Network-based DVR services have been waiting in the wings for years now, but their big debut seems to be only a matter of time now that content rights issues are thawing out and the network architectures are taking shape.
Among the big cable operators in the United States, nDVR will be, when paired with a content delivery network or cloud, one of the legs that TV Everywhere services stand on once it’s enabled.
It’s been several years now since Cablevision was allowed by the courts to fire up its remote storage (RS)-DVR service, but in the meantime, Comcast has conducted an nDVR trial of its own in Augusta, Ga., Time Warner Cable has finished up its own CDN and has elements of nDVR in play with its Start Over and Look Back services, while Charter Communications CEO Tom Rutledge has hinted that his company is interested in deploying its own nDVR service.
All well and good, but unfortunately, all three declined to discuss their respective nDVR plans with CED. There’s a convergence afoot of nDVR, video-on-demand and TV Everywhere services at the headend, and vendors stand at the ready position with their various enabling platforms.
“The interest level has been very, very good,” said Bob Scheffler, vice president of strategic technology at Motorola Home. “I think network DVR is one of the hot topics that everyone wants to understand and hear about, so I think the interest level is very high. There’s been a lot of discussion about the economics and when does it make sense, and kind of clearing up misconceptions about the economy of replacing hard drives in set-top boxes. We see a couple of real drivers around multi-screen and TV Everywhere and how to bring that DVR functionality, not necessarily to replace hard drives in set-top boxes, but actually how to add DVR capability to devices that don’t have a hard drive, so to connected TVs, tablets, phones and those kinds of things.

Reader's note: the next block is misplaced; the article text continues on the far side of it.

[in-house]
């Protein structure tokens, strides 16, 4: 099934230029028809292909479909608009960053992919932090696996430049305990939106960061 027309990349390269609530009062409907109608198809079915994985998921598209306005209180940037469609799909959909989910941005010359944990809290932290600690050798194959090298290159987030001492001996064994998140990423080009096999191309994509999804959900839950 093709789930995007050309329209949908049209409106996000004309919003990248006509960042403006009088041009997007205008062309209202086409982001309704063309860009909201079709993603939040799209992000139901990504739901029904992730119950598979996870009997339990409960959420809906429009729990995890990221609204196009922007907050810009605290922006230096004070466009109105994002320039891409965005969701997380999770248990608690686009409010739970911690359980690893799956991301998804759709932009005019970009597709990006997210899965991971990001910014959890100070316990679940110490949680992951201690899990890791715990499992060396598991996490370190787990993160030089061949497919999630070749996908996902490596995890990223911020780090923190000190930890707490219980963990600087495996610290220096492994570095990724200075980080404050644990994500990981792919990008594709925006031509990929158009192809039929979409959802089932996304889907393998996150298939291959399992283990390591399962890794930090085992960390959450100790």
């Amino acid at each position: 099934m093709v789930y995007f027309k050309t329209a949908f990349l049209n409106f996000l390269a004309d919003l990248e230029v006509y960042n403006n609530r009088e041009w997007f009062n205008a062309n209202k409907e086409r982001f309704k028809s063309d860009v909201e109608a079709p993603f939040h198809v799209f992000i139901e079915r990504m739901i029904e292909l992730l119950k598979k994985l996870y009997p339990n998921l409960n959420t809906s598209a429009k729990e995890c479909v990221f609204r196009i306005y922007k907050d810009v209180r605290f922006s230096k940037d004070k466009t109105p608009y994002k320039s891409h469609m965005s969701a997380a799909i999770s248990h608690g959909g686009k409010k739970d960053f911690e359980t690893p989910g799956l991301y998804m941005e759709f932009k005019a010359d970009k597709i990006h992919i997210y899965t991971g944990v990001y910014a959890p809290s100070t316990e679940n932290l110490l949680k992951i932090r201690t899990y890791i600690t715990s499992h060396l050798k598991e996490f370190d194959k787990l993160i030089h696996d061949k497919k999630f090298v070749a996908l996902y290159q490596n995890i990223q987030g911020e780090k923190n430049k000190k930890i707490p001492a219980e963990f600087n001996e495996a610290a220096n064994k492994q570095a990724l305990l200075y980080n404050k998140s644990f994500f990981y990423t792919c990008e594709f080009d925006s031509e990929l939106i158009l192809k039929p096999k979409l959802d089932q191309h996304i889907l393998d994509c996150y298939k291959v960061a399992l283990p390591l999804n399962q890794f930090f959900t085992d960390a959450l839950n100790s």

“Usually, with a customer, it starts out about network DVR, and then this ties to rights questioning, including what can you do in home, out of the home? Meaning does it have to be remote storage DVR, like Cablevision, or is it cloud DVR, which I call the whole world DVR?” Network, or cloud, DVR puts video recordings into the cloud or CDN, which is also where cable operators such as Time Warner Cable and Comcast are putting electronic program guides (EPGs) for faster interface management. In theory, cable operators could cut down on truck rolls and expensive set-top boxes with nDVR services, but the cost of building or renting a cloud could offset those savings.
And nDVR is a service that records a program and stores it in a network for viewing by a large number of subscribers. RS-DVR grants a subscriber the right to record a service and store it, but each user has to have his or her own copy. In essence, RS-DVR is a virtual DVR that has remote storage.
“The way I look at it is network DVR is the total umbrella, but very specific types of rules around network DVR makes it RS-DVR-compliant,” Scheffler said. “I don’t look at them separately. It’s just that there’s a specific set of rules around network DVR that makes it RS-DVR-compliant.”